**Temperature**

Making a relative scale is simple. Create a device which reacts to changes in temperature. Pick one temperature and assign it a number. Next, pick a second temperature and assign it a number. Divide the space between the numbers into regularly sized increments. Now you have a temperature scale.

**Celsius** is a relative scale. The temperature at which water
freezes is defined as 0 °C. The temperature at which water boils
is defined as 100 °C. Every temperature is expressed relative to
this scale.

Ether boils at 34.6 °C. This value only has meaning because it is a comparison to the temperature at which water freezes and boils.

**Fahrenheit** is also a relative scale. Science legend has is
that 0 °F was the coldest temperature observed and 100 °F
was the hottest temperature observed, weather wise, in Dr.
Fahrenheit's town.

**Kelvin** is NOT a relative scale. The Kelvin scale is
ABSOLUTE. While studying the relationships between the temperature,
the pressure, and the volume of a gas Charles, Boyle and others noted
that -273.15 °C must be the lowest temperature attainable.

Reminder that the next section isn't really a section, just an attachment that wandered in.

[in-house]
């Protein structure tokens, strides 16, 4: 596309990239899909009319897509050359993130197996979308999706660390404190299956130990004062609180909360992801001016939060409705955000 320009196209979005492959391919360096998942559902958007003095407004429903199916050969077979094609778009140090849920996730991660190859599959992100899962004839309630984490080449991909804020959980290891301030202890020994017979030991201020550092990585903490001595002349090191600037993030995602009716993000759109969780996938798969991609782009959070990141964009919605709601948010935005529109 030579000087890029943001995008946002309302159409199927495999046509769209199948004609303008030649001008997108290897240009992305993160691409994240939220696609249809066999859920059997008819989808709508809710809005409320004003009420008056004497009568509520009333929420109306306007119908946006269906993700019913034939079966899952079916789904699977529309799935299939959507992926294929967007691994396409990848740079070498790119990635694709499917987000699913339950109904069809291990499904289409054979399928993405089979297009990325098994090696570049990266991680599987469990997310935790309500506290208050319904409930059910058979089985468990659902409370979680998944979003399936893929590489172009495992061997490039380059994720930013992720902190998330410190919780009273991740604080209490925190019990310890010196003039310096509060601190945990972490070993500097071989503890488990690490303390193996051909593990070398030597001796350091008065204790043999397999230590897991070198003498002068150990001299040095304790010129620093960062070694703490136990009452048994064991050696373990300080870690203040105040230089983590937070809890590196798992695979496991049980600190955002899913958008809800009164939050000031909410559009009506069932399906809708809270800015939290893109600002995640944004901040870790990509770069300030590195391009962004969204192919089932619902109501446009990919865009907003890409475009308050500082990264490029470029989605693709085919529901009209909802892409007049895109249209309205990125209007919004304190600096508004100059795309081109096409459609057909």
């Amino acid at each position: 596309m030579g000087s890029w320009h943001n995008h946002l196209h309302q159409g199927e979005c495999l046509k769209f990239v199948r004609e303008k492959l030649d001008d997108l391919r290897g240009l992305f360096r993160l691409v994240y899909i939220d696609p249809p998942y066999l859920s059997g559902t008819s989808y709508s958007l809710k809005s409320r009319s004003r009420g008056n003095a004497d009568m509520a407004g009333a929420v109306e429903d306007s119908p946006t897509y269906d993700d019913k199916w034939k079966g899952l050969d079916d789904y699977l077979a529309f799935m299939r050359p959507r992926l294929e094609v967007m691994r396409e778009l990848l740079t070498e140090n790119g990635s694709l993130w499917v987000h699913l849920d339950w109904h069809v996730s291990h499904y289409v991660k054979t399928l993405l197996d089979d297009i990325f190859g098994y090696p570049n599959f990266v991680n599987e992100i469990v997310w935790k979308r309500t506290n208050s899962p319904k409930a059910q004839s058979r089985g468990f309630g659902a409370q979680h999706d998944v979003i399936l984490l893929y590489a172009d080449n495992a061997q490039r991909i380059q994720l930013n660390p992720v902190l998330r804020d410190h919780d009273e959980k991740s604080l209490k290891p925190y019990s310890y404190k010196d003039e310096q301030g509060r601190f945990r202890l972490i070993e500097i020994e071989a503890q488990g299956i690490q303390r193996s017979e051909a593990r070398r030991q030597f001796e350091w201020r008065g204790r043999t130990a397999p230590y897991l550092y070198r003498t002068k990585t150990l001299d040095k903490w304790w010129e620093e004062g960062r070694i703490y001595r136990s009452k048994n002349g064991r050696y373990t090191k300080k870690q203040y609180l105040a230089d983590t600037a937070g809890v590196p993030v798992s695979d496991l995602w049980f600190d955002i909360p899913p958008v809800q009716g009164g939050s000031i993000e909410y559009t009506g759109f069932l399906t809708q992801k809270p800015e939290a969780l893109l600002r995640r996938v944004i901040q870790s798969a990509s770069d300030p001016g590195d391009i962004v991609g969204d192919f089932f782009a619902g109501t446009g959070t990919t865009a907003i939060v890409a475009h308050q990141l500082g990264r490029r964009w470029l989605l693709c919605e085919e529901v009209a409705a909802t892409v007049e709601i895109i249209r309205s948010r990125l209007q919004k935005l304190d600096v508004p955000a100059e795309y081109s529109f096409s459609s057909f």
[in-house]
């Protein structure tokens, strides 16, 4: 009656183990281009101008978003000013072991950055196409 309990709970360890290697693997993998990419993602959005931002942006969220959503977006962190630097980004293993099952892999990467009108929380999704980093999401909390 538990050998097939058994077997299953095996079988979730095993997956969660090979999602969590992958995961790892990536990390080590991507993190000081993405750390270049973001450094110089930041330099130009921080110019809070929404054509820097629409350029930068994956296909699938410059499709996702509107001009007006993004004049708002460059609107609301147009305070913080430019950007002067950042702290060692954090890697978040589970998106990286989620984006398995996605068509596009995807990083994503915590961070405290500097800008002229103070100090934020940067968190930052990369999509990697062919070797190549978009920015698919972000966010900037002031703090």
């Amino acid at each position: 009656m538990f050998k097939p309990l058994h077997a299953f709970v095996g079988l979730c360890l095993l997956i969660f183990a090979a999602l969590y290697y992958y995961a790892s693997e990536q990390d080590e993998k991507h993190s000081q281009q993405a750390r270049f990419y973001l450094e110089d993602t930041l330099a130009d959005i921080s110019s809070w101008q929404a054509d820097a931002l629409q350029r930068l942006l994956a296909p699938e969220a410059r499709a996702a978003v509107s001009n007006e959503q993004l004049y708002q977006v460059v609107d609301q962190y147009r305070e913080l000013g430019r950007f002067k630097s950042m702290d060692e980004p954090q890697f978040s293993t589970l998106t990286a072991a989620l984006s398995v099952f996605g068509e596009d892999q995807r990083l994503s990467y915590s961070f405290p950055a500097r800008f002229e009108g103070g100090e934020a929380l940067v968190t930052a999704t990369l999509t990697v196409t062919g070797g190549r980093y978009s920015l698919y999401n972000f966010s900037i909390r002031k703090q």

-273.15
°C, or 0 K, is Absolute Zero.

So, the size of the degree is still arbitrary-it is the same size as a degree C. However, 0 K is the lowest possible temperature; it was not arbitrarily assigned.

**Temperature Conversions**

One conversion is easy. **Celsius** to **Kelvin**.

So, just add 273.15 to a temperature given in °C to find the temperature in K.

20 °C = 273.15 K

Or to convert from **Kelvin **to **Celsius** subtract 273.15
from a temperature given in K to find the temperature in °C.

196 K = -77 °C

**Fahrenheit** to **Celsius** is more complicated. The size
of the degree is different, and the zero point is defined
differently. You can use a formula:

Or you could analyze the temperature scales.

On the celsius scale there are (100 - 0) = 100 degrees between freezing and boiling.On the Fahrenheit scale there are (212 - 32) = 180 degrees between freezing and boiling.

So,

But temperatures cannot be interconverted simply by using this conversion factor. The scales start at different numbers. As an example lets convert the freezing point for benzene from 5.0 °C to °F.5 °C is 5 celcius degrees above the freezing point of water.

5 °C units x 1.8 °F/1 °C = 9 °F units Using the conversion tells us that on the Fahrenheit scale the freezing point of benzene is 9 °F above the freezing point of water; since water freezes at 32 °F, the freezing point of benzene is 41 °F.

During the great oil crisis of the seventies we were all told that we should be cold all winter long; that is, we should keep our thermostats set to 68 °F. What is the temperature in °C?

68 °F is (68 - 32) = 36 °F units above the freezing point of water.36 °F units x 1 °C/1.8 °F = 20 °C units above the freezing point of water. So, 68 °F is 20 °C.

Convert using boiling point instead of freezing point